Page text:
Life, everyday life, doesn’t provide the average person with a lot of space for contemplation. We spend our time working, tending to our family or our friends or our projects or our food or our drinks, we try to stay busy, and when we are not doing these things we sleep, and if possible we sleep the sleep of the dead in order to block out the existential mire that plagues our waking hours. We don’t necessarily want the time to think—it’s a messy, icky business and more often than not the results of contemplation are completely depressing. Because time and life and existence is bummer territory, feeling bad territory, what the fuck am I doing here anyway? territory. But try as we might we can’t avoid the conundrum forever, unless you’re a robot or a zealous ideologue, and if that’s the case the right thing for you to do is to go buy everything our sponsors sell, thanks.
At some point you contemplate your place in the world. You can’t help it, and despite all the signs pointing to the opposite, this stuff is good for you. This is that Building Character thing that our elders, woo-woo shamans, holy men and kick-ass grandparents praise so highly, the thing that makes you a you and not some Pink Floyd brick wall charlatan. These moments of clarity and definition can arise unexpectedly, they can take you by surprise as an exclamatory occurrence or they can seep into your psyche, past events that at the time seemed so inconsequential gradually find poignancy and perspective. This makes us who we are, creates us, shapes our essence. And as critical to the development of our character as they may be, these moments simply cannot be manufactured. There is no formula to character creation. However there exist a few known actions that can help culture a Character Building moment; an adventure, especially one fraught with known difficulties and unknown challenges, is one of them.
“In the throes of difficulty and the insecurity of the unknown we face mental and physical tests, the results of which will inform your future being-ness. It was on the road to Sunchuli Pass that one such moment happened for me.”
This was the highest point of our Bolivian trip. The pass was nearly 17,000 feet above sea level. It was blanketed in snow, and as we approached the crest of our passage thunder cracked like crashing bricks in the storm clouds that had settled like dark grey cotton comforters on the surrounding peaks. From this point forward we had two to three days of a riding/hiking/struggling to get through before arriving back at Charazani and our bus ride home. The road was steep but well maintained, and while we made continual, consistent progress, there was no way we were going to outrun the quickly rising storm that was chasing us up the hill from the Amazon. At this elevation11At 16700ft, the standard barometric pressure is 55 kPa (415 mmHg). This means that there is 55% of the oxygen available at sea level. we would get in 30 yards of riding (at best) before needing to take a break—that is if we were riding. At a certain point we were all walking.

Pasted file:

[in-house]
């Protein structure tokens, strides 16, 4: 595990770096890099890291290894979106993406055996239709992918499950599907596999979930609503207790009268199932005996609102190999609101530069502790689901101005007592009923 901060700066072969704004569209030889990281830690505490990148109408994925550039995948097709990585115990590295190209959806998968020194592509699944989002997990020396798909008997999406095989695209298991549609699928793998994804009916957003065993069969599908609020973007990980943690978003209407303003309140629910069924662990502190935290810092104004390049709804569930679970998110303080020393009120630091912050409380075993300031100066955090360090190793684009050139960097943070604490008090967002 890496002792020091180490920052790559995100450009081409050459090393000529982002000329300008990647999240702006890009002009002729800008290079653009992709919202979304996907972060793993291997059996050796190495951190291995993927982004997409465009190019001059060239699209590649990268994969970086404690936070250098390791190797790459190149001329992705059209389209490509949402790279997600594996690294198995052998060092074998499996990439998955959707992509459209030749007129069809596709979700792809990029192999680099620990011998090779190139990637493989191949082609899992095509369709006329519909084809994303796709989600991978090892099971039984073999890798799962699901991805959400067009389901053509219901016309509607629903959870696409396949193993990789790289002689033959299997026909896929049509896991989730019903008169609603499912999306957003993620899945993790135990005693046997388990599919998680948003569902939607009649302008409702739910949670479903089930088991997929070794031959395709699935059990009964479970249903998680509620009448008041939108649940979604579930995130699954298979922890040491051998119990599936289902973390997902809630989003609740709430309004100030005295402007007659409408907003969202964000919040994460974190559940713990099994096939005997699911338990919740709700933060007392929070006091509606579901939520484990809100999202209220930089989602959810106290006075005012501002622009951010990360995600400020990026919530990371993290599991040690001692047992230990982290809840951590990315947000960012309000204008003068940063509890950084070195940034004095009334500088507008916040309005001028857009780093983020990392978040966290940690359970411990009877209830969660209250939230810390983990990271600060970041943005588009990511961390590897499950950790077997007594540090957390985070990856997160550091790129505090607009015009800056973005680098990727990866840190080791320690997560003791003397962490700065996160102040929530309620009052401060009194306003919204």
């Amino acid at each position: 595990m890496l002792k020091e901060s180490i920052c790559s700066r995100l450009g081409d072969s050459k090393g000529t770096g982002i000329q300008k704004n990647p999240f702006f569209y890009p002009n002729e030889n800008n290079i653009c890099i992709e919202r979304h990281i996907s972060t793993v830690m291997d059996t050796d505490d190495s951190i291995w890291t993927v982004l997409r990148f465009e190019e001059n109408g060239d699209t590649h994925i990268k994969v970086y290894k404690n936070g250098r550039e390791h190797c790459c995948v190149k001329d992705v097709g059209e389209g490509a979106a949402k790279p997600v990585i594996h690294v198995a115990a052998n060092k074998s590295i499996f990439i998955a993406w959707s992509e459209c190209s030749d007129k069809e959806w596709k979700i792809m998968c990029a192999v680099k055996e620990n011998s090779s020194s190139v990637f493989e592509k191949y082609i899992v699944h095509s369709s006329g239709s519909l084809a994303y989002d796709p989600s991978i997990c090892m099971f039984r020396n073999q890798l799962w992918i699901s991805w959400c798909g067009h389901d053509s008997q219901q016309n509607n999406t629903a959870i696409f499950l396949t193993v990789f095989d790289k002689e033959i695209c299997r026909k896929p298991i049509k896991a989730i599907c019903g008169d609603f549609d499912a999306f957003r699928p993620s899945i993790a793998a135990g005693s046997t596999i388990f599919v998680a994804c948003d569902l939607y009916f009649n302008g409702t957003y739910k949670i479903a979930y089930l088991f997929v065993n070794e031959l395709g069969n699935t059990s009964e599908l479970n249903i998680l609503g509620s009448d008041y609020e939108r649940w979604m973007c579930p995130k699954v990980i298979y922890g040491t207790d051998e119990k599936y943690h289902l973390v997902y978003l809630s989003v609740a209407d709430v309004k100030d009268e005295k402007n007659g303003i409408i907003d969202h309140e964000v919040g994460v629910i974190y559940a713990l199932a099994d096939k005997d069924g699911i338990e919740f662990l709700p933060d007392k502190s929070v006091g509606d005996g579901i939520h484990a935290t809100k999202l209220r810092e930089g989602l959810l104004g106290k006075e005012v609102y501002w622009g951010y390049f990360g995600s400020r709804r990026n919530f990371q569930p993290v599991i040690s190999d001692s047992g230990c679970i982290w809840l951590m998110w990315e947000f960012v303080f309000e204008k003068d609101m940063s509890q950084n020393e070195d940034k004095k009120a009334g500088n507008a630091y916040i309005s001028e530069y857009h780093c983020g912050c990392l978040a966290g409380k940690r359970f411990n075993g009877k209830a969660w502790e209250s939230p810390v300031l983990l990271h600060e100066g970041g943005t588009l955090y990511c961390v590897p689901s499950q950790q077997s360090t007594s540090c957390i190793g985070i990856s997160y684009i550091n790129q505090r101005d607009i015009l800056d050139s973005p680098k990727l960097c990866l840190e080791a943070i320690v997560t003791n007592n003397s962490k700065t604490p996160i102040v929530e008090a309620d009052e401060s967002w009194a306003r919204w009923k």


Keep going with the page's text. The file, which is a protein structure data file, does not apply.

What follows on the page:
“One foot after another, our bikes rolling crutches, as we made our way up the hill we had that sinking sensation that we were about to be pinched hard by weather on the roof of the world.”
Daniel had it the hardest. In retrospect it is hard to tell if he was suffering from a higher degree of altitude sickness or if his anxiety about altitude sickness was causing his body to behave as if he had altitude sickness, you know, “catch as catch can.” Either way he was suffering. We were all suffering. Most of the time we walked alone, at our own pace, gradually spreading out on the road. From time to time we would stop and regroup, check in, make a few jokes, try to get our breathing under control, and then start going again. It was during one of these regrouping moments that I mentioned to Daniel that there is so much time to think about everything, all there is in the world, yet I just keep thinking about Lucy. He says he just keeps thinking about Kieran and the Bears, and that this obsessive thought process is what fear is. “No,” I say “I think that’s what love is.” And we leave it at that. I want to be clear that this wasn’t one of those Imminent Death deals, an everything-is-in-peril moment, but we were suffering and the future, our health, our security, was definitely in question. And so because of this my consciousness defaulted to its most base, most important priority, and I gained insight and appreciation for my place in the world, what I meant to the world and what the world meant to me. Now if I were one of the enlightened beings of legend and lore I would be able to hold this moment in my mind and judge all other decisions against it. I’m not, I am a fallible petty spoiled punk who gets hung up on insignificant, inconsequential things, but at least now I have this experience, a small step forwards in my march towards a nirvana of some kind, towards transcendence and vibrational harmony and light. Or maybe I am just creating a higher, more sophisticated and nuanced sense of selfishness that allows me to travel through the world with less emotional burden. Whatever the result, there on that high mountain road where every step was a struggle, I caught a glimpse of something worthwhile.